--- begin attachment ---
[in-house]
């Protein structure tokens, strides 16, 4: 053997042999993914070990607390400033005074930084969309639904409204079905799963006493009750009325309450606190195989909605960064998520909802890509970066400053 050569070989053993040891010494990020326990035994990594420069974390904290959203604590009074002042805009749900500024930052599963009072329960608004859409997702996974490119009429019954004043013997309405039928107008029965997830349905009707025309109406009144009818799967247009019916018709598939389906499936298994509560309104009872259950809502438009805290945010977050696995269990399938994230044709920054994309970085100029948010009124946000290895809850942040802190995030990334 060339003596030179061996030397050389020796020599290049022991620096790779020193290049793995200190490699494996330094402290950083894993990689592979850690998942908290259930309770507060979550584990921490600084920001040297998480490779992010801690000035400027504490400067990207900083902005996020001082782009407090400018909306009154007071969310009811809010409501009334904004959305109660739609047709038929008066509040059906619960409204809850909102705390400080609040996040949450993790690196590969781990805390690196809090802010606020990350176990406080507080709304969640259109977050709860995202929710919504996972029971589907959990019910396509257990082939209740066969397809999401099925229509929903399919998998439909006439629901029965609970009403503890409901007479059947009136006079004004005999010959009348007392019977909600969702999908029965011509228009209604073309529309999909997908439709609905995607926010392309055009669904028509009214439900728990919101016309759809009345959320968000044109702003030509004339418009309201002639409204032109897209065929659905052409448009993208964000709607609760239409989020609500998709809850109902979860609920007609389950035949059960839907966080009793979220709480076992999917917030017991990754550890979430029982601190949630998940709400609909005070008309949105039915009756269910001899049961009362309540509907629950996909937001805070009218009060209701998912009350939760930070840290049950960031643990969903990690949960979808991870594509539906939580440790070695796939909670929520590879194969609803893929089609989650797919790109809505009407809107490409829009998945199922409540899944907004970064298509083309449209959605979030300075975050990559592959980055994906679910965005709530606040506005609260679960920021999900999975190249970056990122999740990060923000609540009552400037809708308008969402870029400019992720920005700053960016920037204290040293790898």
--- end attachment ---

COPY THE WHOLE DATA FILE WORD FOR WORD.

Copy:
[in-house]
């Protein structure tokens, strides 16, 4: 053997042999993914070990607390400033005074930084969309639904409204079905799963006493009750009325309450606190195989909605960064998520909802890509970066400053 050569070989053993040891010494990020326990035994990594420069974390904290959203604590009074002042805009749900500024930052599963009072329960608004859409997702996974490119009429019954004043013997309405039928107008029965997830349905009707025309109406009144009818799967247009019916018709598939389906499936298994509560309104009872259950809502438009805290945010977050696995269990399938994230044709920054994309970085100029948010009124946000290895809850942040802190995030990334 060339003596030179061996030397050389020796020599290049022991620096790779020193290049793995200190490699494996330094402290950083894993990689592979850690998942908290259930309770507060979550584990921490600084920001040297998480490779992010801690000035400027504490400067990207900083902005996020001082782009407090400018909306009154007071969310009811809010409501009334904004959305109660739609047709038929008066509040059906619960409204809850909102705390400080609040996040949450993790690196590969781990805390690196809090802010606020990350176990406080507080709304969640259109977050709860995202929710919504996972029971589907959990019910396509257990082939209740066969397809999401099925229509929903399919998998439909006439629901029965609970009403503890409901007479059947009136006079004004005999010959009348007392019977909600969702999908029965011509228009209604073309529309999909997908439709609905995607926010392309055009669904028509009214439900728990919101016309759809009345959320968000044109702003030509004339418009309201002639409204032109897209065929659905052409448009993208964000709607609760239409989020609500998709809850109902979860609920007609389950035949059960839907966080009793979220709480076992999917917030017991990754550890979430029982601190949630998940709400609909005070008309949105039915009756269910001899049961009362309540509907629950996909937001805070009218009060209701998912009350939760930070840290049950960031643990969903990690949960979808991870594509539906939580440790070695796939909670929520590879194969609803893929089609989650797919790109809505009407809107490409829009998945199922409540899944907004970064298509083309449209959605979030300075975050990559592959980055994906679910965005709530606040506005609260679960920021999900999975190249970056990122999740990060923000609540009552400037809708308008969402870029400019992720920005700053960016920037204290040293790898």